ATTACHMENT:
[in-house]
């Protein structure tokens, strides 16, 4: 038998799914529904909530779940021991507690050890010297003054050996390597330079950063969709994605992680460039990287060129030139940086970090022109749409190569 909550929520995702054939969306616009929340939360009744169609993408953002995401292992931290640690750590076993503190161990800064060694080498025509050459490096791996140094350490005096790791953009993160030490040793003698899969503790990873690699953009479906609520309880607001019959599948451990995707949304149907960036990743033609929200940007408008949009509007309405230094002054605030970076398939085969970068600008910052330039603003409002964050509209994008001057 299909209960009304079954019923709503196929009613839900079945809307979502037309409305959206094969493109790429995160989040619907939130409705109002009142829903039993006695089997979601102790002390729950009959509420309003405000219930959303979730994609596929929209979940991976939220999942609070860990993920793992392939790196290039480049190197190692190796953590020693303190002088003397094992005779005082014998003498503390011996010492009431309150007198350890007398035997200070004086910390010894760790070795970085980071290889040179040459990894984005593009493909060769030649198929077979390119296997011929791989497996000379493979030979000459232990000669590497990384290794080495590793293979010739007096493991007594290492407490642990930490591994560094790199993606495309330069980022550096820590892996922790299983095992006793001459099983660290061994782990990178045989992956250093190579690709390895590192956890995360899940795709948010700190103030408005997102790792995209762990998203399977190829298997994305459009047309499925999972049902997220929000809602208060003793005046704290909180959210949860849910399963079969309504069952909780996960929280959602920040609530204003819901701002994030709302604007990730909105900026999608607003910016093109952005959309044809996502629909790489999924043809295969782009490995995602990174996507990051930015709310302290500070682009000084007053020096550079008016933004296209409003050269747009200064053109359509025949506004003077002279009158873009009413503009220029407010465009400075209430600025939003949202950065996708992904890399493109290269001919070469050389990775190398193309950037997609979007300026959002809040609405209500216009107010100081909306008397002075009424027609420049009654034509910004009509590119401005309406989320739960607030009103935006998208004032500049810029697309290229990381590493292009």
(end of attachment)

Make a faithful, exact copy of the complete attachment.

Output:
[in-house]
């Protein structure tokens, strides 16, 4: 038998799914529904909530779940021991507690050890010297003054050996390597330079950063969709994605992680460039990287060129030139940086970090022109749409190569 909550929520995702054939969306616009929340939360009744169609993408953002995401292992931290640690750590076993503190161990800064060694080498025509050459490096791996140094350490005096790791953009993160030490040793003698899969503790990873690699953009479906609520309880607001019959599948451990995707949304149907960036990743033609929200940007408008949009509007309405230094002054605030970076398939085969970068600008910052330039603003409002964050509209994008001057 299909209960009304079954019923709503196929009613839900079945809307979502037309409305959206094969493109790429995160989040619907939130409705109002009142829903039993006695089997979601102790002390729950009959509420309003405000219930959303979730994609596929929209979940991976939220999942609070860990993920793992392939790196290039480049190197190692190796953590020693303190002088003397094992005779005082014998003498503390011996010492009431309150007198350890007398035997200070004086910390010894760790070795970085980071290889040179040459990894984005593009493909060769030649198929077979390119296997011929791989497996000379493979030979000459232990000669590497990384290794080495590793293979010739007096493991007594290492407490642990930490591994560094790199993606495309330069980022550096820590892996922790299983095992006793001459099983660290061994782990990178045989992956250093190579690709390895590192956890995360899940795709948010700190103030408005997102790792995209762990998203399977190829298997994305459009047309499925999972049902997220929000809602208060003793005046704290909180959210949860849910399963079969309504069952909780996960929280959602920040609530204003819901701002994030709302604007990730909105900026999608607003910016093109952005959309044809996502629909790489999924043809295969782009490995995602990174996507990051930015709310302290500070682009000084007053020096550079008016933004296209409003050269747009200064053109359509025949506004003077002279009158873009009413503009220029407010465009400075209430600025939003949202950065996708992904890399493109290269001919070469050389990775190398193309950037997609979007300026959002809040609405209500216009107010100081909306008397002075009424027609420049009654034509910004009509590119401005309406989320739960607030009103935006998208004032500049810029697309290229990381590493292009």